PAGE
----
Wattle-and-daub construction, via Wikimedia, CC BY-SA 3.0.

The colonists mostly lived in very simple housing such as wigwams, dugout homes, or wattle-and-daub (basically stick and mud) houses with dirt floors. The rich persons in town had clapboard houses, which would have been much warmer in winter than drafty wattle-and-daub. There was a lack of fresh water in Charlestown, and growing and gathering food to sustain them over that first winter would have been a challenge during the few remaining months of summer. Many got sick from poor diet, local conditions, and hard work. In that first year, about 200 of the approximately 1,000 immigrants died; the next spring, in 1631, another 200 returned to England. John Sale and his daughter Phebe somehow survived these tough times, and made it through their first year in the New World.

The year 1632 was harder, though, for John and Phebe. The Charlestown Town Records state:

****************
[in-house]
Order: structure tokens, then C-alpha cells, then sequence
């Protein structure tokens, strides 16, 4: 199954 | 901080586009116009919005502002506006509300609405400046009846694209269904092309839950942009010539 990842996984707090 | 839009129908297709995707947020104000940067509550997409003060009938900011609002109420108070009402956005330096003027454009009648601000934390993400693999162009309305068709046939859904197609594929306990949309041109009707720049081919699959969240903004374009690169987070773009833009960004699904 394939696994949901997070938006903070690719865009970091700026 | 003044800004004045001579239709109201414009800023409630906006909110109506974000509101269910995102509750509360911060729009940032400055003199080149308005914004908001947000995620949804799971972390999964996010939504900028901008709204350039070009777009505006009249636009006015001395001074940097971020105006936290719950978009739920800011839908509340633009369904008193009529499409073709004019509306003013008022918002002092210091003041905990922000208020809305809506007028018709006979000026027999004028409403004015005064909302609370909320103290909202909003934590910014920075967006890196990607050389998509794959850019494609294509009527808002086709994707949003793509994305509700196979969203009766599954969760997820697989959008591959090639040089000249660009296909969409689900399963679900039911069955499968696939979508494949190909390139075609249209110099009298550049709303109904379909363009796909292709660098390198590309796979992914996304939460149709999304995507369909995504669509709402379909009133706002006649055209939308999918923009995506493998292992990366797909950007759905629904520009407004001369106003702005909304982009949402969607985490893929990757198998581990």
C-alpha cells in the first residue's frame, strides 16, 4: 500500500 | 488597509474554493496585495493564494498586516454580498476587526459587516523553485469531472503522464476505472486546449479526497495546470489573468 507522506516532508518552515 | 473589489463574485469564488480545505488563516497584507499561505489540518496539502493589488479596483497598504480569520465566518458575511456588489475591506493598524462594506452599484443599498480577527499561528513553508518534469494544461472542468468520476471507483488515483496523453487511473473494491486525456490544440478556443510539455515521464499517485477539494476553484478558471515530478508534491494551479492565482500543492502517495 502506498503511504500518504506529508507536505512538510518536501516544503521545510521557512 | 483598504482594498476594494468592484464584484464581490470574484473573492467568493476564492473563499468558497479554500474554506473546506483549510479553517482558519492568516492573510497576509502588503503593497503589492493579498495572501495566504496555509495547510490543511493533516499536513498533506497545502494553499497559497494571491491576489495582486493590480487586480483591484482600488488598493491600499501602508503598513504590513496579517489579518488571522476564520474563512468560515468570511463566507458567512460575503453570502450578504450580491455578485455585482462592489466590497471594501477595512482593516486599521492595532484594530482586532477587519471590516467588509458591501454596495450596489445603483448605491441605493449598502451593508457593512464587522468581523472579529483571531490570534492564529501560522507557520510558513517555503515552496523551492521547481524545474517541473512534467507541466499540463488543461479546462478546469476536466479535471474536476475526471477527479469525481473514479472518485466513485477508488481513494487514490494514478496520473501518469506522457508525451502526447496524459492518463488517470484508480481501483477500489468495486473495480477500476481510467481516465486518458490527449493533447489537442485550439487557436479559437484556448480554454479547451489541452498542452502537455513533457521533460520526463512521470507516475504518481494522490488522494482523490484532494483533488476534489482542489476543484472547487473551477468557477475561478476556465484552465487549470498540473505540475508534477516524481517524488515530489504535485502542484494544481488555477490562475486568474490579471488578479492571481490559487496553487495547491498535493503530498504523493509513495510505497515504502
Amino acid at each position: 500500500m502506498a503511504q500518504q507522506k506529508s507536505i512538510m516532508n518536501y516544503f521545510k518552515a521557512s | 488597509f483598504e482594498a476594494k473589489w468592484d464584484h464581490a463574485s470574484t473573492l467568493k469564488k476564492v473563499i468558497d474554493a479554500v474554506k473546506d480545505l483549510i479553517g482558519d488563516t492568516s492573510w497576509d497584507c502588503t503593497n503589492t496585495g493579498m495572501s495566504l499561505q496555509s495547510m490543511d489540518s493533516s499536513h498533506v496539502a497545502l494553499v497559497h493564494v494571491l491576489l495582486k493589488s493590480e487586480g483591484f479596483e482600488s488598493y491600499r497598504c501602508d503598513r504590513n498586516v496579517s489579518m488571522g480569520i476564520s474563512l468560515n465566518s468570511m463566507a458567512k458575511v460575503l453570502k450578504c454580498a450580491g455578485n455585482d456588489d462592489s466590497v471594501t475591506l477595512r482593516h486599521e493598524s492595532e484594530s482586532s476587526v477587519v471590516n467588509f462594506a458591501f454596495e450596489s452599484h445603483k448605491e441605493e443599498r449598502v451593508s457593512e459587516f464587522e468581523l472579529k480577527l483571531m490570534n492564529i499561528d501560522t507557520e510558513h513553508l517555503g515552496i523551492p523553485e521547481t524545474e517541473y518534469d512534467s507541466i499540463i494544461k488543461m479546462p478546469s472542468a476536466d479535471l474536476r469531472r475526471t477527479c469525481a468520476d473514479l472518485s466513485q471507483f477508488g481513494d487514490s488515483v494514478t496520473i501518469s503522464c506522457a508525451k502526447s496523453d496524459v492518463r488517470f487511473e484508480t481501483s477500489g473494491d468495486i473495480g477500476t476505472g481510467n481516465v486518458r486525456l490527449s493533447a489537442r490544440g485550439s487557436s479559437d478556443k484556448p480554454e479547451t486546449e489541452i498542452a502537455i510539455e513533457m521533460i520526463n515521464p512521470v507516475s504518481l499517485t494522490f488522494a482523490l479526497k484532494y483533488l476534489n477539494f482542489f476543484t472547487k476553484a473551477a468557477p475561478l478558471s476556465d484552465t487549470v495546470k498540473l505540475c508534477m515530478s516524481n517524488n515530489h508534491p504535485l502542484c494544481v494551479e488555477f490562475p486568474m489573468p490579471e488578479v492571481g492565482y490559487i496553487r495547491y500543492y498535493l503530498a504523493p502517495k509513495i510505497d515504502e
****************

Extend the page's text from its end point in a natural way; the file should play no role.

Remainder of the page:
“heere happened in this Towne, the first knowne thiefe yt [that] was notoriously observed in ye Country, his name was John Sales who having stolne [stolen] Corne from many people in this Scarce time was Convicted thereof before the Court…”

John was accused of

“… fellonyously takeing away corne & fishe from dyvers persons the last yeare & this, as also clapboards, &c.”

Not that stealing is acceptable, especially when others also do not have enough, but perhaps John was just trying to feed his daughter and himself, and either add clapboards to their home to help them stay warm, or use the clapboards for firewood. He may have been too sick to care for his daughter as well as bring home dinner or kindling from the woods. We cannot know his situation or motivation, but we do know what happened next.